I'm still smarting about that remark over two decades later. It's like having someone tell you your gorgeous new boyfriend is an asshole. However, I'm grateful to the police for calling the AA (who hadn't been able to find us) and telling them where we were. We got towed home, ignominiously. The next day I incurred the first of a series of large car repair bills.

Iris and I eventually came to an understanding about her various foibles. For example, if the engine was left idling in hot weather she would overheat and break down. To avoid this, I could put the heating on full blast and let the heat wash through the interior of the car instead of building to a volcanic temperature under the bonnet. I am not sure if there is any mechanical basis for thinking that this would work, but it did seem to. I recall one particularly hot summer's day when I drove into London and got stuck in a traffic jam on the way home. I saw the temperature gauge rising so I put the heating on. Even with the hood down, I was soon being baked. Very unpleasant. The things we put up with for love...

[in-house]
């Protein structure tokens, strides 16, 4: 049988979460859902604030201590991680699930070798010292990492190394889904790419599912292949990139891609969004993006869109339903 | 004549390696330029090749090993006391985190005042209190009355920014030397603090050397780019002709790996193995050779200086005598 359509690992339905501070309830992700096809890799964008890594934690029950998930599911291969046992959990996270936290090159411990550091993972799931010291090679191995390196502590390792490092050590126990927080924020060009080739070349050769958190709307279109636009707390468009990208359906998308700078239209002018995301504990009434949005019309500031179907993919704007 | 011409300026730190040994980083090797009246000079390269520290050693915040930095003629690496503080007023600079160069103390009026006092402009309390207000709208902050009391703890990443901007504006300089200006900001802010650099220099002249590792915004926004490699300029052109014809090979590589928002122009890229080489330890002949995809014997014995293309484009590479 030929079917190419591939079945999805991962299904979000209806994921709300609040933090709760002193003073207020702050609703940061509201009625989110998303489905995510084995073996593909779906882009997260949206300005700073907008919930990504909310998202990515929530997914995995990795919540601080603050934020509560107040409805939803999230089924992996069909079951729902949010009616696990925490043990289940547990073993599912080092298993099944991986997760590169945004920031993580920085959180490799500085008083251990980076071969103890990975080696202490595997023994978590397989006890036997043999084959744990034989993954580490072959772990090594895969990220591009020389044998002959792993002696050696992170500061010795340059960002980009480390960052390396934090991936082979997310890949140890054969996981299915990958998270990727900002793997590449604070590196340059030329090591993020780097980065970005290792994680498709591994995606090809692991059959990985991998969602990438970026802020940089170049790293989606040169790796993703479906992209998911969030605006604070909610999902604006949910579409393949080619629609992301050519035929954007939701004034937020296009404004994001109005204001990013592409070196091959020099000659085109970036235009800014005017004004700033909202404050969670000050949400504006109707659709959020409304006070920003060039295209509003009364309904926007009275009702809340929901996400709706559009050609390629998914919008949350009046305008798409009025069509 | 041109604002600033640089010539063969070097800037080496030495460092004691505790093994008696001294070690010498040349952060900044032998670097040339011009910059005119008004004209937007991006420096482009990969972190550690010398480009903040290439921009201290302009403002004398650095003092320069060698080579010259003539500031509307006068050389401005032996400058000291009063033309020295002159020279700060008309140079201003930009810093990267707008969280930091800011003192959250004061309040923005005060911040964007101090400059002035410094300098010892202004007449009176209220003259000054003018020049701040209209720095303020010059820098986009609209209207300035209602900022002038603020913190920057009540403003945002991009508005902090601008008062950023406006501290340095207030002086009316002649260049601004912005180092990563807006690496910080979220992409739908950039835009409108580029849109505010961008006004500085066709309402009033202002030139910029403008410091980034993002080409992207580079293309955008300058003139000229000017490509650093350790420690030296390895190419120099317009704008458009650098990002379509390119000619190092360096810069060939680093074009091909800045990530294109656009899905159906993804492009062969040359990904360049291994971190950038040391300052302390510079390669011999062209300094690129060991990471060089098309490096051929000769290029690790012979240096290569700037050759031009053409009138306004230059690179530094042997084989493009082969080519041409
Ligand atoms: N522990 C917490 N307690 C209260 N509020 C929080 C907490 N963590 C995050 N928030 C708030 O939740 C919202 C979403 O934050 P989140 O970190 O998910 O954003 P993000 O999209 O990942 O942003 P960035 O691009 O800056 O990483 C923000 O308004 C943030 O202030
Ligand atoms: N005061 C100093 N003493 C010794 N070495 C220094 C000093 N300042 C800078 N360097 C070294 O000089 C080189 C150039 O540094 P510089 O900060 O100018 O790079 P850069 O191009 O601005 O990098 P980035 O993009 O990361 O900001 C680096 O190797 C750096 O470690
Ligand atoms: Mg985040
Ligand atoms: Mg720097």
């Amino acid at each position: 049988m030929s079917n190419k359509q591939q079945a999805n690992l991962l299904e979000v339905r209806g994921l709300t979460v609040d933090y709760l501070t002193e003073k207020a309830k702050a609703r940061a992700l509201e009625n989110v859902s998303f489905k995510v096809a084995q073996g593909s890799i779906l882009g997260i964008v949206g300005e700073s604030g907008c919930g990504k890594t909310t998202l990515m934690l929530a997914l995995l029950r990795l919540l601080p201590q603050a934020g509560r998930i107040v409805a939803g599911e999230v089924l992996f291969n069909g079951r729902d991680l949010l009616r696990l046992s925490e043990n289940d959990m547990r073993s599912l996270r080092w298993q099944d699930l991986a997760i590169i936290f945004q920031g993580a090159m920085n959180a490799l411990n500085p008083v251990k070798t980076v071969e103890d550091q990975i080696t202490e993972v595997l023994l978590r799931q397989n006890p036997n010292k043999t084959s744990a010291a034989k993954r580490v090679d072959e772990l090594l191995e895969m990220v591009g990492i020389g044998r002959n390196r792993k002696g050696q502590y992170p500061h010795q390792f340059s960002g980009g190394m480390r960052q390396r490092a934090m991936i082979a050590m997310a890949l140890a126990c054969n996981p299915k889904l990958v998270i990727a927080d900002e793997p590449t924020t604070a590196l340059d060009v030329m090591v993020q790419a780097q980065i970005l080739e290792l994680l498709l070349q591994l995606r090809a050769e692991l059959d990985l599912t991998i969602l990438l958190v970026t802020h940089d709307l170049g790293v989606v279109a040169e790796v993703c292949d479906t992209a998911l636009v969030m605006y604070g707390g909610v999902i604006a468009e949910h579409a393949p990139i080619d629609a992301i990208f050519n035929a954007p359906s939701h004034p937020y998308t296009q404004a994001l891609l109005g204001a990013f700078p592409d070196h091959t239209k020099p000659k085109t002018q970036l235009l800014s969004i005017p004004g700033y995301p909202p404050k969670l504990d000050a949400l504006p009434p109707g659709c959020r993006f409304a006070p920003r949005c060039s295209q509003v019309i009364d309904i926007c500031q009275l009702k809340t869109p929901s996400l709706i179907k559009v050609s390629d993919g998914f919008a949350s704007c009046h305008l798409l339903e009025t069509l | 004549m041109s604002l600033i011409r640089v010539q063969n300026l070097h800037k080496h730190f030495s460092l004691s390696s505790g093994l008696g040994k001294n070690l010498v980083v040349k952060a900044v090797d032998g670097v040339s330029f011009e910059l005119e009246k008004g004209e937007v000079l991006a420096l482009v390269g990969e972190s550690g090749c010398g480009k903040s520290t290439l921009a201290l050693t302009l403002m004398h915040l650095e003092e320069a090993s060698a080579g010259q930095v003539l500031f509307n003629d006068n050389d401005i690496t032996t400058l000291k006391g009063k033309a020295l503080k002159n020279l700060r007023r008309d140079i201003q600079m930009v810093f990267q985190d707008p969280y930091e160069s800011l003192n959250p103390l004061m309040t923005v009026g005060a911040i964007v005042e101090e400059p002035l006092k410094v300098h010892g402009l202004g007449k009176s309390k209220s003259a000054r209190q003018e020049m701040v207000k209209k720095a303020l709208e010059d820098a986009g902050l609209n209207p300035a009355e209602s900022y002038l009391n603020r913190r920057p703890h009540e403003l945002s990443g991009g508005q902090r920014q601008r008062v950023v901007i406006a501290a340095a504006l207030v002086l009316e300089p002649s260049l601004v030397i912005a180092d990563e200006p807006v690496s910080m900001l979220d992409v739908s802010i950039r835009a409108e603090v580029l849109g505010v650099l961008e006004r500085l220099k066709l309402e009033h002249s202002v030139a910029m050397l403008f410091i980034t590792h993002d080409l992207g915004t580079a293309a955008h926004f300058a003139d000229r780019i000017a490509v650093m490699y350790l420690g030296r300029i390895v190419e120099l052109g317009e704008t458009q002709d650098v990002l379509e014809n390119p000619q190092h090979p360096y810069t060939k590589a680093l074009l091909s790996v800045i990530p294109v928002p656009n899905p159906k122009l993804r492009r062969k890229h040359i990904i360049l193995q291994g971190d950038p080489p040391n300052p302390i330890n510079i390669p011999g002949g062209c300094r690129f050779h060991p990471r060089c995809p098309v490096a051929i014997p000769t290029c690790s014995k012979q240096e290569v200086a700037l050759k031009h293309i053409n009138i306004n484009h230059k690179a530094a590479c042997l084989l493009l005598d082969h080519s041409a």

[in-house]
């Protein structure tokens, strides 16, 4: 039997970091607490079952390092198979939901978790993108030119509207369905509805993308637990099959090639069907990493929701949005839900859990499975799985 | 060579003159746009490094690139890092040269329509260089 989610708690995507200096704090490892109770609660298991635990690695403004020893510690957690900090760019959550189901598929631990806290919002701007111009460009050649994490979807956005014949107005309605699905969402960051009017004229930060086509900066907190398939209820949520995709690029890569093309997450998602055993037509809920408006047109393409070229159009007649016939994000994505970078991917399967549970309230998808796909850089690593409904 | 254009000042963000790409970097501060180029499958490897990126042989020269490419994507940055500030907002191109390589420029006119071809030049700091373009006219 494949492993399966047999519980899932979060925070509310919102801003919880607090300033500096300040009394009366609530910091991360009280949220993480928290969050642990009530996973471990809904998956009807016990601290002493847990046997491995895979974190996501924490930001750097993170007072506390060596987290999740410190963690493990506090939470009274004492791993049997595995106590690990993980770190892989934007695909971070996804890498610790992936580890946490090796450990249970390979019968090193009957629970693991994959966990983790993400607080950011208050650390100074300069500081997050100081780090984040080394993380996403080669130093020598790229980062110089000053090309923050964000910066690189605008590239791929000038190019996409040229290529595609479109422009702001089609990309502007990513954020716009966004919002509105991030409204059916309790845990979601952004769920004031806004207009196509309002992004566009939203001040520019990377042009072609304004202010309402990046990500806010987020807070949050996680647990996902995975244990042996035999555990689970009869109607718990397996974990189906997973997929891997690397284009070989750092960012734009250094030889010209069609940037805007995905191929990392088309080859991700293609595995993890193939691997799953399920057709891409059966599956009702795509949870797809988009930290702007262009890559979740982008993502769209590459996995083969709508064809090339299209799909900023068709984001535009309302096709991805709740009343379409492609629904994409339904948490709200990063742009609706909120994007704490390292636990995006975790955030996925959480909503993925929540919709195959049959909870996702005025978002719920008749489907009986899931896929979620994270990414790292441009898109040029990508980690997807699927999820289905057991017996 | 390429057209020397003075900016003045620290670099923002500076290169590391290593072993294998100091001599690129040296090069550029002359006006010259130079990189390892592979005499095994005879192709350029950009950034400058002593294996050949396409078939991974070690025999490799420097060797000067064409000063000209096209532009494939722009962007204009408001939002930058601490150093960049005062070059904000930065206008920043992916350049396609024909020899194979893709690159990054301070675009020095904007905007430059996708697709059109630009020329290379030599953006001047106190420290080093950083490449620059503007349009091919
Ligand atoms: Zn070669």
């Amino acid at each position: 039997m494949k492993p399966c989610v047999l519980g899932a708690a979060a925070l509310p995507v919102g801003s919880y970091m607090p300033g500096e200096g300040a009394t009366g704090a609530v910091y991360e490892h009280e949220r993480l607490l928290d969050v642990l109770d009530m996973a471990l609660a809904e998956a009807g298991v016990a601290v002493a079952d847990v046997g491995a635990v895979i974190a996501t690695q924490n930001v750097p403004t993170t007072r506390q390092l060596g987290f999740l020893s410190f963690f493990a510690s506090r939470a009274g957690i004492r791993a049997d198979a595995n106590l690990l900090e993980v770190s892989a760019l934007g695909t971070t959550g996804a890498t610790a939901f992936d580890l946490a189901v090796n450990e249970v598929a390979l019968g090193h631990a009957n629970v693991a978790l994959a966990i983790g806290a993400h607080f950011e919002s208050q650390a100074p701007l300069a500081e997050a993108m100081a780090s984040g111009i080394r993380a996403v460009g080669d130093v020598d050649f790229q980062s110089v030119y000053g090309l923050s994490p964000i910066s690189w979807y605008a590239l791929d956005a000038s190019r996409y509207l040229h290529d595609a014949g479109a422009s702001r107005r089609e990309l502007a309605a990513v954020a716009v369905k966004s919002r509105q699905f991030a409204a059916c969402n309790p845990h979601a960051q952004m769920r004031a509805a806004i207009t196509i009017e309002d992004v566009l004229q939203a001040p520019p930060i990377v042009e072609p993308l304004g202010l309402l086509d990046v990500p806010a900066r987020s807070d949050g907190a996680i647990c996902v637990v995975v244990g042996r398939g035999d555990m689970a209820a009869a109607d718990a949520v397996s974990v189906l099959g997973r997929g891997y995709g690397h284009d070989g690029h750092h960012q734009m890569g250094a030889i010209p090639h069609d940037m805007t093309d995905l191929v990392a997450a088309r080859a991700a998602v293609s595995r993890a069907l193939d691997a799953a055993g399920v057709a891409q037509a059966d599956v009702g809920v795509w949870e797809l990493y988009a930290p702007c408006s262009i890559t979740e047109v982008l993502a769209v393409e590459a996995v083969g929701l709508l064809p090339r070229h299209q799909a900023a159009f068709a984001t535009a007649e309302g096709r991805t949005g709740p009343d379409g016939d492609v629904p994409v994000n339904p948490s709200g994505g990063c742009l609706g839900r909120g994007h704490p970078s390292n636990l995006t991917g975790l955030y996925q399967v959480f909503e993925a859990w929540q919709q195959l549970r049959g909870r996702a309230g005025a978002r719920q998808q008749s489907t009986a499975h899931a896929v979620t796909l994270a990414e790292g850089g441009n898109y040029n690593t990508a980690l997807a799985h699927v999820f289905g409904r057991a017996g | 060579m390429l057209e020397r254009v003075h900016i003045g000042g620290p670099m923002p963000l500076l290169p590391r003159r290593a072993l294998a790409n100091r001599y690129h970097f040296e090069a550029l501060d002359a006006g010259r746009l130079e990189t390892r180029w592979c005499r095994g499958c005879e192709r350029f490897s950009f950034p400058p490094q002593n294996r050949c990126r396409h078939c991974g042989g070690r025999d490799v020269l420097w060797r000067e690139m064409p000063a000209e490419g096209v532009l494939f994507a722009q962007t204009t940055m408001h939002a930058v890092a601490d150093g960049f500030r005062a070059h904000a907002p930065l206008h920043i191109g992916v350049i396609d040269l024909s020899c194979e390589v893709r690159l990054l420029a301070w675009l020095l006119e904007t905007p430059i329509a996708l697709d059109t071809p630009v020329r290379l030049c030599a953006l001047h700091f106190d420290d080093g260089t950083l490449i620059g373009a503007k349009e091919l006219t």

And then there was the starter motor which didn't. Start, I mean. That issue was relatively simply resolved by keeping a geology hammer in the car. If the motor wouldn't start, I'd put the bonnet up, deliver a sharp blow to the starter motor with the hammer, and then it would generally work perfectly - until the next time it jammed up.

In spite of all this, I really loved Iris. There was nothing finer than travelling through the countryside on a sunny day with the hood down and music unravelling scratchily from the cassette player. I used to do up my hair in a silk scarf the exact same colour as the bodywork, and drive along with the ends blowing in the breeze behind me. It was a sure cure for woe and heartache.

Of course, all such improbable and impractical love affairs have to come to an end one day. I met my future husband; he subsequently moved to Merseyside and I used to drive up and down to see him most weekends, which wasn't practical in a very temperamental old sports car. Aside from the risk of breaking down, Iris wasn't fast enough and she didn't have a roll bar, so if I'd had an accident on the motorway the results would not have been pretty. We parted company and I got a much more practical car, who didn't have a name.

I didn't have any trouble finding a good home for Iris: the mechanic who had been patching her up for the previous year or two was very keen to take her off my hands. So keen was he, that I suspect the two of them had been flirting together for a long time before he made his move. I guess he was in a much better position to do all the maintenance she needed, so for all I know they may still be together. I hope so; she deserved to find everlasting love.